What are alternating and direct currents 1

This motor is constructed like a direct current series motor and can in principle also be operated with direct current. When connected to alternating current, both the excitation field and the armature field reverse direction at the same time with each half-wave. This means that the direction of rotation is retained. The excitation winding is divided into two parts and thus, in addition to generating the excitation field, also serves to reduce the electromagnetic interference that occurs on the commutator due to the brush fire. Suppression capacitors are also required.


The mechanical structure

In principle, the armature of the all-current motor is the same as that of the DC motor. It has a commutator (either a disc collector or a drum collector) and is contacted by means of carbon and thus reverses its polarity.

The big difference is that it does not have a permanent magnet, but also electrical coils on the stator, which generate the excitation field. Since permanent magnets have a finite coercive field strength and are therefore out of the question for any scalable task, permanent magnets (i.e. DC motors) are only suitable for smaller torques and designs.


Historically, there was the all-current motor first, as it did not depend on direct current. It can be operated with direct current, but also with alternating voltage or any mixed signal of direct and alternating current. This can only work because the magnetic field always changes simultaneously in both the stator and the rotor due to the applied current signal. This means that the direction of rotation always remains unchanged when both polarity reversals occur in phase.

So there is a superimposed polarity reversal. On the one hand, the polarity of the current is reversed on both sides due to the alternating field. Since the polarity of the entire magnetic field changes, together with the direction of the current in the coils, the direction of the Lorentz force does not change. The motor can continue to drive unabated.

Superimposed on this polarity reversal is the desired, angle-of-rotation-dependent polarity reversal in the rotor coils, which ensures that a rotor tooth is either magnetically north or south to the outside, depending on the angle of rotation, in order to be attracted or repelled by the corresponding stator magnet.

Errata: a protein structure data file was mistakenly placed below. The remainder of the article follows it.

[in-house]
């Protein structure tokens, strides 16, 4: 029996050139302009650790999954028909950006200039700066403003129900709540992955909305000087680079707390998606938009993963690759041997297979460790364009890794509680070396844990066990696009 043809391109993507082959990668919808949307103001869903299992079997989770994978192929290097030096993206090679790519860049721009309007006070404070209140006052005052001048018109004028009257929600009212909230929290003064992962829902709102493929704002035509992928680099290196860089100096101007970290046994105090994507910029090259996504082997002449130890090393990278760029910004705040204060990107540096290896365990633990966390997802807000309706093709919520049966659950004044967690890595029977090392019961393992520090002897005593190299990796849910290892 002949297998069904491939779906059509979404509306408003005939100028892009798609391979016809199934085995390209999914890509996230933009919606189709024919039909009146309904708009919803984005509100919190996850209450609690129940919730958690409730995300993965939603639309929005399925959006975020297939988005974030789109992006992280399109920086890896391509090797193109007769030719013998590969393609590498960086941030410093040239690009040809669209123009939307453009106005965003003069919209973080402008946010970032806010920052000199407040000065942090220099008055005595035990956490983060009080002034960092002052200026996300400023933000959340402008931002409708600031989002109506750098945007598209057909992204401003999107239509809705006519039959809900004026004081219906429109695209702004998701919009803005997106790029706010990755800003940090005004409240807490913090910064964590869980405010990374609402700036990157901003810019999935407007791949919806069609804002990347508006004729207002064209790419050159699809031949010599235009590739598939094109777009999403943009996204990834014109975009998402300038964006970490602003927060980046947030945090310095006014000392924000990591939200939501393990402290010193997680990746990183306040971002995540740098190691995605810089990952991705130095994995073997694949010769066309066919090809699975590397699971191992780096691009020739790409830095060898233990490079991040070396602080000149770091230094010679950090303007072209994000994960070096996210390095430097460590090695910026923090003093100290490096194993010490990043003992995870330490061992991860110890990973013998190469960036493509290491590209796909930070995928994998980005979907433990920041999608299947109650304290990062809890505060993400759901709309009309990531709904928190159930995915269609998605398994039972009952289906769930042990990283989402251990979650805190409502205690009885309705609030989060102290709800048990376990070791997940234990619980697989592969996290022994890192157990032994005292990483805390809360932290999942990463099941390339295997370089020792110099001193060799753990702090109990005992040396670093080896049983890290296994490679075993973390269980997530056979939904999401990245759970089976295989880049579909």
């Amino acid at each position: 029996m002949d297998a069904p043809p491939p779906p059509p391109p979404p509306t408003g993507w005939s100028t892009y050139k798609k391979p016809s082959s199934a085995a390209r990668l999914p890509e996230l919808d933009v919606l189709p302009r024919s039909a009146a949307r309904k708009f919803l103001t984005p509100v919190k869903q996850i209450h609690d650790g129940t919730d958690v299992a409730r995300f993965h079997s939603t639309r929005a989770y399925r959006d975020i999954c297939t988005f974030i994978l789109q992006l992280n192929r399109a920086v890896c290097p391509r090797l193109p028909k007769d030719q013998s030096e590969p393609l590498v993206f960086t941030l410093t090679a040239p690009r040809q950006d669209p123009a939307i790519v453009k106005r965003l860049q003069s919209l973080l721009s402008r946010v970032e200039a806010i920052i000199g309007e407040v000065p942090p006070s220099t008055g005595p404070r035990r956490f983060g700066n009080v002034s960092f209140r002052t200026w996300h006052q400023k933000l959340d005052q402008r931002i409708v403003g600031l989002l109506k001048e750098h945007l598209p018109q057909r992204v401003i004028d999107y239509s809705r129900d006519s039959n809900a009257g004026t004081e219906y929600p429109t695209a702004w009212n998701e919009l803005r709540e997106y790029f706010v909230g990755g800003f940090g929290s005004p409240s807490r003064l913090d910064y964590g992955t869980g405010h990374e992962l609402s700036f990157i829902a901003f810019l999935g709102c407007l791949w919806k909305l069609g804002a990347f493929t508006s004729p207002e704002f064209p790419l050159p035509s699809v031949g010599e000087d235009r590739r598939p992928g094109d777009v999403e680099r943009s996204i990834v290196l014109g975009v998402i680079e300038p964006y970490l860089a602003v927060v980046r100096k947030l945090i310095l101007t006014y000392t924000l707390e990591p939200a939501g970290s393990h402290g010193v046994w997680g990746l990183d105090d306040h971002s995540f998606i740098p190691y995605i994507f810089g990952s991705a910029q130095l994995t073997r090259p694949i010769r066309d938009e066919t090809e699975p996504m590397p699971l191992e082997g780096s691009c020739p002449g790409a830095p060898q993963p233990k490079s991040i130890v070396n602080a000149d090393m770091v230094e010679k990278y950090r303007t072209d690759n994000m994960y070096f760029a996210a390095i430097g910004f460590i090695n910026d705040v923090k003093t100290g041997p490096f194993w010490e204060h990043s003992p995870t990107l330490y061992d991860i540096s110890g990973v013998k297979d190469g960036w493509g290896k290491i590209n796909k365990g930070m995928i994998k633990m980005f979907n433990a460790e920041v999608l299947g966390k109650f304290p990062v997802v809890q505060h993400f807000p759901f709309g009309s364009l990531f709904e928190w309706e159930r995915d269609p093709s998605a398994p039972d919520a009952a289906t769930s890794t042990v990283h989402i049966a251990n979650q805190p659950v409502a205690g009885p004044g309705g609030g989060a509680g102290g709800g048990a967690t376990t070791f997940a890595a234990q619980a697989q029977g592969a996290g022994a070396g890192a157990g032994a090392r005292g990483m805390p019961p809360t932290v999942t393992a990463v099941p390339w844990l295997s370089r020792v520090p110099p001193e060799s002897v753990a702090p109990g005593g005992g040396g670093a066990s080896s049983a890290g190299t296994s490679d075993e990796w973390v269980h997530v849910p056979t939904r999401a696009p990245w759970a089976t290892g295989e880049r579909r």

On the right of this picture you can see an all-current motor that can cope with either AC or DC voltage. The rotor is three-pole, the stator two-pole. A field coil generates the primary field of the motor.

On the left in the figure you can see a DC motor. Here the field coil has been replaced by a permanent magnet. It can now only be driven with a DC voltage. The rotor is 5-pole, the stator 2-pole. Overall, the current consumption is reduced when using a permanent magnet, since the additional current for applying the primary field in the coil is no longer necessary.

The universal motor in practice

AC motors require any voltage source to operate, regardless of whether it generates an alternating voltage or direct voltage. It works with the mains voltage from the socket (at the appropriate voltage level, of course) and is therefore often used for corded power tools. It only has 2 connection terminals for +/- and ground. The direction of rotation must be reversed within the motor, i.e. the polarity of the stator must be changed relative to the rotor. As with all electric motors, the torque is proportional to the current that runs through the windings.

With a given load, the speed can be determined by the level of the applied voltage. It is very robust and insensitive to temperature. It can also cope with bumps without any problems, as no sensitive permanent magnet is integrated.

Permanent magnets lose their magnetic force over time in the event of strong vibrations or magnetic overload. In the case of magnetic materials made of rare earths (neodymium), operation above 120 ° is already harmful to the magnetization. Not so with universal motors, whose magnetic field is generated LIVE on site and can be rebuilt as often as required ... with the disadvantage of the additional current required for the excitation field.

The universal motor loses speed under load, but is very powerful when switched on.

The area of ​​application

The universal motor is the most widely used small motor. It is used in many hand-held electrical devices, e.g. hand drills or circular saws.